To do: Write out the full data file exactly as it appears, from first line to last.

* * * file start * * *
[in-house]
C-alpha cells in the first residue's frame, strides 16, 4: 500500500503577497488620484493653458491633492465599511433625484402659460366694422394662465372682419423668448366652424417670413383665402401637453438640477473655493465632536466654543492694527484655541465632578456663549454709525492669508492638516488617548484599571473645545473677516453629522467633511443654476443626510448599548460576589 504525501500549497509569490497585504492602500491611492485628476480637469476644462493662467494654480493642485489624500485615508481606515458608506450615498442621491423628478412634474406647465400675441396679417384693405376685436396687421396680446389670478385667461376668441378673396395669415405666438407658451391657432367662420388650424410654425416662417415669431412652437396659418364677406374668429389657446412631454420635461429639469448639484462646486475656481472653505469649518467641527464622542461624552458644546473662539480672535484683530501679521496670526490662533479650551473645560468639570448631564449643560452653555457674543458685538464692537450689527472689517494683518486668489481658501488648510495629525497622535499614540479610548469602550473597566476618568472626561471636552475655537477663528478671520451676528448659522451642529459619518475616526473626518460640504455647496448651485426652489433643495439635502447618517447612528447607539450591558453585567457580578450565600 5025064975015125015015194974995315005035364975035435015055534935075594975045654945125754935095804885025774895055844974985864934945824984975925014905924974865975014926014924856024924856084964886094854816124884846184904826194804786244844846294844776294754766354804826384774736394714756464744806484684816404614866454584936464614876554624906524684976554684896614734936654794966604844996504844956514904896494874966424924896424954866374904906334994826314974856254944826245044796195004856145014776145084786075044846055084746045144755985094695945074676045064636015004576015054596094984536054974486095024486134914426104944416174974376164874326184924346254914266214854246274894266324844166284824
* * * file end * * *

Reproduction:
[in-house]
C-alpha cells in the first residue's frame, strides 16, 4: 500500500503577497488620484493653458491633492465599511433625484402659460366694422394662465372682419423668448366652424417670413383665402401637453438640477473655493465632536466654543492694527484655541465632578456663549454709525492669508492638516488617548484599571473645545473677516453629522467633511443654476443626510448599548460576589 504525501500549497509569490497585504492602500491611492485628476480637469476644462493662467494654480493642485489624500485615508481606515458608506450615498442621491423628478412634474406647465400675441396679417384693405376685436396687421396680446389670478385667461376668441378673396395669415405666438407658451391657432367662420388650424410654425416662417415669431412652437396659418364677406374668429389657446412631454420635461429639469448639484462646486475656481472653505469649518467641527464622542461624552458644546473662539480672535484683530501679521496670526490662533479650551473645560468639570448631564449643560452653555457674543458685538464692537450689527472689517494683518486668489481658501488648510495629525497622535499614540479610548469602550473597566476618568472626561471636552475655537477663528478671520451676528448659522451642529459619518475616526473626518460640504455647496448651485426652489433643495439635502447618517447612528447607539450591558453585567457580578450565600 5025064975015125015015194974995315005035364975035435015055534935075594975045654945125754935095804885025774895055844974985864934945824984975925014905924974865975014926014924856024924856084964886094854816124884846184904826194804786244844846294844776294754766354804826384774736394714756464744806484684816404614866454584936464614876554624906524684976554684896614734936654794966604844996504844956514904896494874966424924896424954866374904906334994826314974856254944826245044796195004856145014776145084786075044846055084746045144755985094695945074676045064636015004576015054596094984536054974486095024486134914426104944416174974376164874326184924346254914266214854246274894266324844166284824